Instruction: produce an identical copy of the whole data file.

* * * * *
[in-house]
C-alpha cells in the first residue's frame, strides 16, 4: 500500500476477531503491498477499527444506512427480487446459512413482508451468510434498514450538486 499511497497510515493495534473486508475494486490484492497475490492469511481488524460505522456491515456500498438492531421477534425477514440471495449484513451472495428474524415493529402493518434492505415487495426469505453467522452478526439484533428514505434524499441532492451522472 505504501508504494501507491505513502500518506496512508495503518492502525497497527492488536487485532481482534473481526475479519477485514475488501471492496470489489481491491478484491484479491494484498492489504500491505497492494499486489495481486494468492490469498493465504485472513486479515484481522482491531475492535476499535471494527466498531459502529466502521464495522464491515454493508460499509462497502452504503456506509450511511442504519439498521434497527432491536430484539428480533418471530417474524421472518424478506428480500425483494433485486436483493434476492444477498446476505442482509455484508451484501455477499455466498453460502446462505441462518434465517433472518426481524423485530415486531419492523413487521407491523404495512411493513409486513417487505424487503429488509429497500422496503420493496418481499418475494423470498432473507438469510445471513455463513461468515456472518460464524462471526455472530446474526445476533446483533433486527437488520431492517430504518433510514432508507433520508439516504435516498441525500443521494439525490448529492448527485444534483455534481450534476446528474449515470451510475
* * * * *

[in-house]
C-alpha cells in the first residue's frame, strides 16, 4: 500500500476477531503491498477499527444506512427480487446459512413482508451468510434498514450538486 499511497497510515493495534473486508475494486490484492497475490492469511481488524460505522456491515456500498438492531421477534425477514440471495449484513451472495428474524415493529402493518434492505415487495426469505453467522452478526439484533428514505434524499441532492451522472 505504501508504494501507491505513502500518506496512508495503518492502525497497527492488536487485532481482534473481526475479519477485514475488501471492496470489489481491491478484491484479491494484498492489504500491505497492494499486489495481486494468492490469498493465504485472513486479515484481522482491531475492535476499535471494527466498531459502529466502521464495522464491515454493508460499509462497502452504503456506509450511511442504519439498521434497527432491536430484539428480533418471530417474524421472518424478506428480500425483494433485486436483493434476492444477498446476505442482509455484508451484501455477499455466498453460502446462505441462518434465517433472518426481524423485530415486531419492523413487521407491523404495512411493513409486513417487505424487503429488509429497500422496503420493496418481499418475494423470498432473507438469510445471513455463513461468515456472518460464524462471526455472530446474526445476533446483533433486527437488520431492517430504518433510514432508507433520508439516504435516498441525500443521494439525490448529492448527485444534483455534481450534476446528474449515470451510475